WASHINGTON — The White House pushed back Wednesday against a harsh critique from former Defense Secretary Robert Gates, who in an upcoming memoir accuses Vice President Joe Biden of being wrong on foreign policy and national security issues over the last 40 years.
President Barack Obama did not have much foreign policy experience when he chose Biden, the former longtime chairman of the Senate Foreign Relations Committee, as his running mate in 2008.
But Gates’ criticism follows a long line of complaints from Republicans that Biden has been wrong more often than right.
Republican Mitt Romney in 2008 accused Biden of being “wrong for 30 years;” former George W. Bush strategist Karl Rove in 2010 accused Biden of being “on the wrong end of virtually every foreign policy dispute” since he was elected in the 1970s; and former Sen. Rick Santorum of Pennsylvania, in a presidential debate in 2012, said that taking an opinion counter to Biden would ensure accuracy “100 percent of the time.”
Republicans say Biden got it wrong in the 1980s when he said that President Ronald Reagan’s defense buildup would strengthen the Soviet Union rather than defeat it; that he wrongly opposed the 1991 Persian Gulf War under President George H.W. Bush; was wrong after the 2003 U.S. invasion to champion a controversial proposal to divide Iraq into three regions, for Kurds, Sunnis and Shiites; and was wrong when he opposed the surge of extra troops for Iraq in 2007.
On another, Biden now says he regrets one decision: voting for war in Iraq in 2002.
And Biden acknowledged in 2012 that he had advised Obama against launching the mission that ultimately killed Osama bin Laden.
Gates, in his book, called Obama’s decision to order the raid “one of the most courageous decisions I had ever witnessed in the White House.”
But his critique of Biden was tough.
The White House sought Wednesday to portray Biden as a trusted presidential adviser, allowing news photographers to shoot Obama and Biden eating lunch together in the president’s dining room, as the two paused between a national security briefing and a flurry of meetings with intelligence community leaders and Secretary of State John Kerry. They noted Biden had spoken with Iraqi Prime Minister Nouri al-Maliki to pledge U.S. support and aid as his government battles al-Qaida-backed insurgents.
Press secretary Jay Carney said the timing of the luncheon was a coincidence — and that photographers were allowed in as part of the administration’s promise to improve media access. And he said Biden routinely attends major national security meetings when he’s in town.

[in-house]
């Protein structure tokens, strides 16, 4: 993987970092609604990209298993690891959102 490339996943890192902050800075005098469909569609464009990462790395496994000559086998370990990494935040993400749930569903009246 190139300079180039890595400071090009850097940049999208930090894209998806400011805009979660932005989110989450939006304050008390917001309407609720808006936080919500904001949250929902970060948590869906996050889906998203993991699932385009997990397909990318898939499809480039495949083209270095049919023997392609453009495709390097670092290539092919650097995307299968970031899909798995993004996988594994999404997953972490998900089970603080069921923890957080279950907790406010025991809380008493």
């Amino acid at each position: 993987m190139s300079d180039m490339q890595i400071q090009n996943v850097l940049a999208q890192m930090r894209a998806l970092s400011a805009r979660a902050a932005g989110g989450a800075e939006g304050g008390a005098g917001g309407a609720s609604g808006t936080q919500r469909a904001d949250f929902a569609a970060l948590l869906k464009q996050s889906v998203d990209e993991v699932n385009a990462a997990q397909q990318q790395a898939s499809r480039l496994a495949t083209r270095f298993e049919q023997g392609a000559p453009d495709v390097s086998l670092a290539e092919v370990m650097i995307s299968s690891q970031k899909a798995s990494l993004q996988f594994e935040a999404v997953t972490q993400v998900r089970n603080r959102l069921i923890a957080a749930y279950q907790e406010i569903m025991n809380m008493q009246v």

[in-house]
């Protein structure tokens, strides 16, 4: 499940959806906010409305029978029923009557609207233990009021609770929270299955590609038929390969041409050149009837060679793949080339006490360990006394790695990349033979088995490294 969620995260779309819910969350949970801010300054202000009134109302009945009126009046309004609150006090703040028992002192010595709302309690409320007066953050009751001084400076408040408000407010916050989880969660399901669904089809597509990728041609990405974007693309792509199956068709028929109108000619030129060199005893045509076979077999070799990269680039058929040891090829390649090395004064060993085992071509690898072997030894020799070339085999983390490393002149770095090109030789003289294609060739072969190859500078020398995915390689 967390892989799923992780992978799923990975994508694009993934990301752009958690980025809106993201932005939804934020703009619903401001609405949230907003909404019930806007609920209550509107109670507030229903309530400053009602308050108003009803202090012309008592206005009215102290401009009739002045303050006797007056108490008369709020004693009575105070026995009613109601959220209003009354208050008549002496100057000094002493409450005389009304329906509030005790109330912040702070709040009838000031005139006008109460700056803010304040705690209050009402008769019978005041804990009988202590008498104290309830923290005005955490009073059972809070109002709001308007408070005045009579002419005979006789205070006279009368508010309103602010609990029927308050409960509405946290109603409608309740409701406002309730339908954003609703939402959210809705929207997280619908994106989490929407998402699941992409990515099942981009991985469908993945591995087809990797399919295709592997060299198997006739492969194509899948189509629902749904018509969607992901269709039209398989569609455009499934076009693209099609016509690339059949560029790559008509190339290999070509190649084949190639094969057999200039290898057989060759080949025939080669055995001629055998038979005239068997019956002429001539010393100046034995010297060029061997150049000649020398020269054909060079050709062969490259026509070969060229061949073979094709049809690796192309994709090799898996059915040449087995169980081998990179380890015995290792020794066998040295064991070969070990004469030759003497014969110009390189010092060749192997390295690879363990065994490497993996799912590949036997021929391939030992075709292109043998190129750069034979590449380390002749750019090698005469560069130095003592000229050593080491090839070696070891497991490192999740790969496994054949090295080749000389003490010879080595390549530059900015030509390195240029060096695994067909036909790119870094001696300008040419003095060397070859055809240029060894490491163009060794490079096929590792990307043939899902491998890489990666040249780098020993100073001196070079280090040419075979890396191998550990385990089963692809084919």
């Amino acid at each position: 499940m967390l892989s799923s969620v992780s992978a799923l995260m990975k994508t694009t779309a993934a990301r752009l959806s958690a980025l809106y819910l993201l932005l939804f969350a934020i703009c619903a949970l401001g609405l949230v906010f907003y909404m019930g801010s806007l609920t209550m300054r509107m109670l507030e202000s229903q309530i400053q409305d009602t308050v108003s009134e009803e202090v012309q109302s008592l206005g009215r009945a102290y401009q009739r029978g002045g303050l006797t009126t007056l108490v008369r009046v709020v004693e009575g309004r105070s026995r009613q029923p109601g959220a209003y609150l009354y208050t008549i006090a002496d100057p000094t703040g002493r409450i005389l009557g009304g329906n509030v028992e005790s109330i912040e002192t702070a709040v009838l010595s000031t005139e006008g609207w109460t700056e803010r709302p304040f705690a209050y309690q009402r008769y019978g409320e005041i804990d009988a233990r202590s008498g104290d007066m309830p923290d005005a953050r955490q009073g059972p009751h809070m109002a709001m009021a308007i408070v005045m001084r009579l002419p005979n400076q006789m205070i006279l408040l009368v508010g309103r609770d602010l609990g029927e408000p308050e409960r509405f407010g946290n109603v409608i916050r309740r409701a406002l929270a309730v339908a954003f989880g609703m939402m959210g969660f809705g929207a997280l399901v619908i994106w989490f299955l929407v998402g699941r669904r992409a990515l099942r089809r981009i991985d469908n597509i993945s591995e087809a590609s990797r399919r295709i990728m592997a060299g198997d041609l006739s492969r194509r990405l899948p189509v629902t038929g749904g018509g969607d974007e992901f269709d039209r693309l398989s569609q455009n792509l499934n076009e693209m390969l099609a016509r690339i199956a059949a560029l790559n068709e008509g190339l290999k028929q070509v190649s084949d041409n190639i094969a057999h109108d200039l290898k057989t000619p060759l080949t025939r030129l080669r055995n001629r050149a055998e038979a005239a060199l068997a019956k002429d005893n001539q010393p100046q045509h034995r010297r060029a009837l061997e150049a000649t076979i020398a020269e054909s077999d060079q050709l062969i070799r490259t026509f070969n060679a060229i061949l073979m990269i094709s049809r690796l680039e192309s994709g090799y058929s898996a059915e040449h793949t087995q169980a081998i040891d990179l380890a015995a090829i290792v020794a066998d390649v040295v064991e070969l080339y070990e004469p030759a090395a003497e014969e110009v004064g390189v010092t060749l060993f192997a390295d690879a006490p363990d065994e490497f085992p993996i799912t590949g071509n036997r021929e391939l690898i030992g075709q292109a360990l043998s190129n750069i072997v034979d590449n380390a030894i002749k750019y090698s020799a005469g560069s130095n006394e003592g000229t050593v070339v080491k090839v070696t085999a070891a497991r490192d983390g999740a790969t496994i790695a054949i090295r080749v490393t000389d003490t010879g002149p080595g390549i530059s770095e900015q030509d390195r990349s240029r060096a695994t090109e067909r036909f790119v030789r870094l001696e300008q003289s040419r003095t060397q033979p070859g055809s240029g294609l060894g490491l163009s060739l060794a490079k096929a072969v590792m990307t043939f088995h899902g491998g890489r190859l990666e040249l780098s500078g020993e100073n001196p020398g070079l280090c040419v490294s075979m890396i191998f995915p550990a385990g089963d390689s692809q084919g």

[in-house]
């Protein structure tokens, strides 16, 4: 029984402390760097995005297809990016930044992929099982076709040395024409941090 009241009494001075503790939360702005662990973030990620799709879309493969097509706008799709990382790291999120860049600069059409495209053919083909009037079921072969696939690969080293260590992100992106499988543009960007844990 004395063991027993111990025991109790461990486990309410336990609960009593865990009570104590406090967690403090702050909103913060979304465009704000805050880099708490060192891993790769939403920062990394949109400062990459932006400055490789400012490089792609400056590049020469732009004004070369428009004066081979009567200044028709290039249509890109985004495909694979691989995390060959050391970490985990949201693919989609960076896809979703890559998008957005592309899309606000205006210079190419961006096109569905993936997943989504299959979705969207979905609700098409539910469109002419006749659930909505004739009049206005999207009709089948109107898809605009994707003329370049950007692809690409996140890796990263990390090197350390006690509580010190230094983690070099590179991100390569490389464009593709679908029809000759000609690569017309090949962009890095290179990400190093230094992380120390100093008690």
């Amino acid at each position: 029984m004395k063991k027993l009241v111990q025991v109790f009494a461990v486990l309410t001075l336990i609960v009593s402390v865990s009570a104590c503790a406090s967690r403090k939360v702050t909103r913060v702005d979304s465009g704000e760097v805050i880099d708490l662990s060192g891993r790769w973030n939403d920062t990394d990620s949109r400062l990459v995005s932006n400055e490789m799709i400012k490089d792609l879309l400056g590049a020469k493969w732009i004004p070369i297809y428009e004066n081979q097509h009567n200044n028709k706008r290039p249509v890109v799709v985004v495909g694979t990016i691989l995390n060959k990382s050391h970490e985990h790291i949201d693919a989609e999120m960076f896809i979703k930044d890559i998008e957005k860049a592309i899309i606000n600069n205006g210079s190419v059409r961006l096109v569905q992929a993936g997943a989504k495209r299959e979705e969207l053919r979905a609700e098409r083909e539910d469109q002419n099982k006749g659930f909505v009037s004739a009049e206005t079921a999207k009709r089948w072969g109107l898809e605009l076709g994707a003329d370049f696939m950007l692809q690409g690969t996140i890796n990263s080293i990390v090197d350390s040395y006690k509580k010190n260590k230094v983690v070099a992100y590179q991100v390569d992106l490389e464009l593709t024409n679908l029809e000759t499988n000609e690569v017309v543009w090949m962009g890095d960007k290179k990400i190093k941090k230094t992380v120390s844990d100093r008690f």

Carney said the White House disagrees with Gates’ assessment.
“As a senator and as a vice president, Joe Biden has been one of the leading statesmen of his time and he has been an excellent counselor and adviser to the president for the past five years,” Carney said, adding that Biden has played a “key role” in every major national security and foreign policy debate in the White House, including the wars in Iraq and Afghanistan.
During White House policy debates on Afghanistan, Biden was often portrayed as playing the role of devil’s advocate and reportedly pressed for a more rapid withdrawal of troops from the country than Gates and the military had proposed, citing concerns about the strain of the war on the federal budget and growing opposition to the decade-old conflict.
Obama eventually settled on a middle-of-the-road approach between the military’s recommendations of a slower drawdown and the push for a faster withdrawal.
Carney said the White House knew Gates, who served under President George W. Bush and Obama, was writing the book, “Duty: Memoirs of a Secretary at War,” but didn’t obtain a copy until Tuesday night. The book is due out Tuesday.
Obama also comes in for criticism in the book. Gates wrote that Obama lost faith in the troop increase he ordered in Afghanistan and it was ultimately “all about getting out” of the country, according to the newspapers that obtained copies of the book.
In a lengthy excerpt published in The Wall Street Journal, Gates called Obama’s White House “the most centralized and controlling in national security of any I had seen since Richard Nixon and Henry Kissinger ruled the roost.”
Congress fared even worse.
“Such difficulties within the executive branch were nothing compared with the pain of dealing with Congress,” Gates wrote. “I saw most of Congress as uncivil, incompetent at fulfilling their basic constitutional responsibilities (such as timely appropriations), micromanagerial, parochial, hypocritical, egotistical, thin-skinned and prone to put self (and re-election) before country.”
Biden and Gates did find themselves in agreement at times. Foreign Policy magazine in 2012 — in an article that dubbed Biden the “most powerful U.S. vice president in history save for his immediate predecessor, Dick Cheney” — noted that among other issues, Biden had opposed the intervention in Libya — as did Gates, then the defense secretary.
Biden recently returned from a weeklong trip to Asia, aimed at soothing tensions in the region, an indicator that he’s seen as a skilled diplomat by the White House and by key foreign leaders, said Joel Goldstein, a scholar of the vice presidency at the Saint Louis University School of Law.
“They haven’t been sending him to peripheral countries where nothing is happening, and that doesn’t happen unless the president and his foreign policy team believe he’s someone who can handle those missions,” said Goldstein. “Of course, anyone who serves 36 years in the Senate and as vice president is going to have some issues they’d like to have a do-over. You don’t get always get the easy ones.”